Interviews

March 2, 2016

By David Ng

When you win a Pulitzer Prize for music, you hear about it just like everyone else — in the news perhaps, or from other people who read about it before you do.

"You don't know anything," said composer Julia Wolfe, who won the coveted award last year for her choral piece "Anthracite Fields," an unconventional exploration into the history of coal mining in rural Pennsylvania.

Wolfe recalled that she was at home in her Tribeca loft, working with colleagues from the Bang on a Can ensemble, when a call came in from Washington, D.C. "I didn't take it. I didn't know who it was," she recounted.

Later that day, she learned about the win from a colleague, and much celebrating ensued. And that missed call? "That was NPR," she said. "I was glad I didn't pick up. I would've said, 'Huh?' "

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April 22, 2015

Julia Wolfe descended hundreds of feet underground, into a dank, dark cavern with gleaming black walls: a Pennsylvania coal mine.

“You can't believe people spent all day there,” Wolfe recalled Tuesday. “It was spooky, a little bit, but so fascinating, a strange kind of beauty.”

Wolfe's visit helped inspire “Anthracite Fields,” a choral tribute to the state's mining heritage - and, now, winner of the Pulitzer Prize in music. The judges described her work as a “powerful oratorio for chorus and sextet evoking Pennsylvania coal-mining life around the turn of the 20th Century.”

“I'm a little stunned,” Wolfe, a music professor at New York University, said a day after her win. “I'm enjoying it, having a good time.”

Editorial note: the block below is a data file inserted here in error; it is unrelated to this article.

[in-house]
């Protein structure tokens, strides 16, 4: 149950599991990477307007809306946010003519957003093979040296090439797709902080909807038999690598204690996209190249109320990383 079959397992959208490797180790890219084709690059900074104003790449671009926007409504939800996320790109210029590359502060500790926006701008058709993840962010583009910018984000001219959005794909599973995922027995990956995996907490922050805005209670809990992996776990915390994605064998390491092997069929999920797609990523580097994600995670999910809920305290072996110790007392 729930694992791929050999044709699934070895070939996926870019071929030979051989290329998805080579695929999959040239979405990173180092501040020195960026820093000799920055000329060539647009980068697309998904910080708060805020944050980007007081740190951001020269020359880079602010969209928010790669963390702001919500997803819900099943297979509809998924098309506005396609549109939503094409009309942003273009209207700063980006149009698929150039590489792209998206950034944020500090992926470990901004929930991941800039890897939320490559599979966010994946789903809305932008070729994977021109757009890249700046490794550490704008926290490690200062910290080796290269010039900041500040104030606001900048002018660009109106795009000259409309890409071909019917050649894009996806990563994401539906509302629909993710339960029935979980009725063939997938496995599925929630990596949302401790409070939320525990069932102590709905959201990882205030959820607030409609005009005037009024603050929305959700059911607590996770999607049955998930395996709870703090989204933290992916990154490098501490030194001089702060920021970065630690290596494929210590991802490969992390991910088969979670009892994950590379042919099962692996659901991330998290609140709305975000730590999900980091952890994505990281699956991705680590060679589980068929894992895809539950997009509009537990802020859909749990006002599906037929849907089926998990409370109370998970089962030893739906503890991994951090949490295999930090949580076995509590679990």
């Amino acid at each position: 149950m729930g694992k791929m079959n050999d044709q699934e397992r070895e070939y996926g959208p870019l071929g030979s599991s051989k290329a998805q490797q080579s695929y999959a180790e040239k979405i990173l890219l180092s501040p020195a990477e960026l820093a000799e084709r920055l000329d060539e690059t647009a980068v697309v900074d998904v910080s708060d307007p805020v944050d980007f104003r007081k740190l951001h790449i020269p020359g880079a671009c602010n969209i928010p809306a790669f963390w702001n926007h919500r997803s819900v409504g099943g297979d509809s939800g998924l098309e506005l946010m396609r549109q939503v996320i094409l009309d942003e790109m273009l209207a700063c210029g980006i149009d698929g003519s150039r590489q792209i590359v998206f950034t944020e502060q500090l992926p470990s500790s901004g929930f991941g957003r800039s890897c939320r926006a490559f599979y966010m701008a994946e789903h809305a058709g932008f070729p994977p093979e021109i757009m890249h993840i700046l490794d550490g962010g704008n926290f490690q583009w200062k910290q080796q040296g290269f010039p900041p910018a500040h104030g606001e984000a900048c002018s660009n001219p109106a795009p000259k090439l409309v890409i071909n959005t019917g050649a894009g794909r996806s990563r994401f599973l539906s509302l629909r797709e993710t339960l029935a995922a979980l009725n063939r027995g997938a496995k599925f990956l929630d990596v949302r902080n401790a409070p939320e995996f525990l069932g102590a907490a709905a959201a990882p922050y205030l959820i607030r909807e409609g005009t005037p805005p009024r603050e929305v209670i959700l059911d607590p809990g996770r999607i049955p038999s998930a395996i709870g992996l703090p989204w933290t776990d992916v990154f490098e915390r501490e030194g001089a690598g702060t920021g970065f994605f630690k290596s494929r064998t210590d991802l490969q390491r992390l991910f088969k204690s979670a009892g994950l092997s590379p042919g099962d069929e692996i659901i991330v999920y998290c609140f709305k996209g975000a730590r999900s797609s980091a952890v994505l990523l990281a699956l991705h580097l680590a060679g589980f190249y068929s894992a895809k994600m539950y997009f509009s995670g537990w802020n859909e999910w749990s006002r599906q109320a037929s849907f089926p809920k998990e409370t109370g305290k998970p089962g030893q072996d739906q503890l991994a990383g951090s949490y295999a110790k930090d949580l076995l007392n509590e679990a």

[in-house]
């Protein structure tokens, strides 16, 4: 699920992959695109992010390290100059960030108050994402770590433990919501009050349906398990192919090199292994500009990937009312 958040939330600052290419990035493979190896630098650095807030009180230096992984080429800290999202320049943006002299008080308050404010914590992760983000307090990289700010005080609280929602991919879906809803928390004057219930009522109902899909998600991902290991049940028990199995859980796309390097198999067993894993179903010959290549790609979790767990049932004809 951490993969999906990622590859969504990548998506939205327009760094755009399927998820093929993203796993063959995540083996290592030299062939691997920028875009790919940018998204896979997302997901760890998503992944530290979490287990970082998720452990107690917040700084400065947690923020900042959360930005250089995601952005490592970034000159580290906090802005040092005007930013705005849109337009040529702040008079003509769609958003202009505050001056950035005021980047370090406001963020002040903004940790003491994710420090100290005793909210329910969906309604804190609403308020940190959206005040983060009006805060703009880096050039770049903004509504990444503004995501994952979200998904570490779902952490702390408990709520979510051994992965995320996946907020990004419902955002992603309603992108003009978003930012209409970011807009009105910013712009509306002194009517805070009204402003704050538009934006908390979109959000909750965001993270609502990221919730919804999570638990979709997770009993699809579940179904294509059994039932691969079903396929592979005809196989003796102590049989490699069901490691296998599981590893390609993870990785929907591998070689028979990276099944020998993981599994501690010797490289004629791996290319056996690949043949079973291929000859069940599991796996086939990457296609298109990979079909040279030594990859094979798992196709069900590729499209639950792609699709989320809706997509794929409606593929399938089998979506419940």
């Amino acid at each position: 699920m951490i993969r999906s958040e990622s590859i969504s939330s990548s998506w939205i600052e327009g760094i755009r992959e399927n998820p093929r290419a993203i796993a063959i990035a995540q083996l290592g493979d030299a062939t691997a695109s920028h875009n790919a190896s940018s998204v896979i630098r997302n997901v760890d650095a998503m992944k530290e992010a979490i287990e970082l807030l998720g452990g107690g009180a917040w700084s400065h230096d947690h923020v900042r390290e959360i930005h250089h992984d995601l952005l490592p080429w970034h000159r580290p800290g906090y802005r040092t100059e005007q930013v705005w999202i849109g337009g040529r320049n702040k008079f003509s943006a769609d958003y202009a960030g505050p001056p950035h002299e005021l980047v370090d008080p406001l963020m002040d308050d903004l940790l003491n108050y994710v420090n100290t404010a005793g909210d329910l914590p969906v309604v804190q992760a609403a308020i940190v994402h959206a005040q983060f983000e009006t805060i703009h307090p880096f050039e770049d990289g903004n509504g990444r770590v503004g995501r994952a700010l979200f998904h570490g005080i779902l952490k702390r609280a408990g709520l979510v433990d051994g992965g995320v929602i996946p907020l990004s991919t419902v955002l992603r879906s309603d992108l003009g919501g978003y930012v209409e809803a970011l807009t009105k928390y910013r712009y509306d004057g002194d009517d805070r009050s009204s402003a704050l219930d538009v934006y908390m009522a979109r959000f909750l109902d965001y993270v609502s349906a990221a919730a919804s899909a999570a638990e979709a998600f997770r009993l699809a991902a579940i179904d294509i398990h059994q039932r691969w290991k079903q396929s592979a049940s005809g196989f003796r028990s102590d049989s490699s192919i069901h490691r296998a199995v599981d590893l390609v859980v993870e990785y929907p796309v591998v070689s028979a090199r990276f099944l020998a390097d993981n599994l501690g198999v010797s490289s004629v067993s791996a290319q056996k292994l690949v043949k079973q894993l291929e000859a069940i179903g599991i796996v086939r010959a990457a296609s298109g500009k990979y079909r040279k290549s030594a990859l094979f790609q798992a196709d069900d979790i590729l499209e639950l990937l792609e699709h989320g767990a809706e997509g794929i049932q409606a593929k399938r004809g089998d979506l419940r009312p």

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August 1, 2014

The music of Beethoven and Bach gets a lot of attention in the Berkshires every summer. But amid the more august offerings, there is a musical collective that wants to rip the powdered wig off traditional classical music. Playing the work of living composers, and using unconventional methods, they are interested in anything but a musical history lesson.

Leading a string ensemble of about twenty musicians an hour before their public recital, conductor Brad Lubman gives his players an unusual criticism—they sound too polished, clean, locked in with each other.

“What I’m getting is it all sounds like you’re going like [sings a note], lets go now [sings a note]. It shouldn’t be that way. It should be disturbing.”

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December 15, 2011

Listen to Julia Wolfe's interview with students at the Columbia School of Journalism.

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February 1, 2011

By Allan Kozinn

Like most composers, Julia Wolfe is often in two places at once psychically: working on new pieces (with working defined as anything from cogitating and experimenting to actually putting the notes on paper) but also seeing that the backlist is getting attention. In recent weeks she has been putting the finishing touches on “Iron Maiden,” a new solo work for the percussionist Evelyn Glennie, and working on “Combat de Boxe,” for the Asko Ensemble of the Netherlands. And she has been gathering thoughts for a work for the Ethel string quartet and a vocalist.

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November 15, 2009

By David Patrick Stearns

NEW YORK — Among downtown New York composers, few stick so relentlessly to the cutting edge as Julia Wolfe.

Now 50, she recently wrote a piece for nine bagpipes that sent her two children running for cover in her SoHo loft. Even her husband, Michael Gordon, who with her cofounded the composer collective Bang on a Can, has been moving toward more mainstream music for opera and film. Back home in Blue Bell, Wolfe's mother supports her daughter's performances with a dignified stoicism.

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March 11, 2003

Julia Wolfe is a composer who is as influenced by the songs of Led Zeppelin as she is by the symphonies of Beethoven. As one of the most acclaimed young composers in New York, she has managed to expand on the definition of what a string quartet can be. This weekend the members of the innovative electric and acoustic string quartet, Ethel, will be performing string quartets by both Ms. Wolfe and John Zorn. Today, she is in our studios to talk about her newest music.

Listen here

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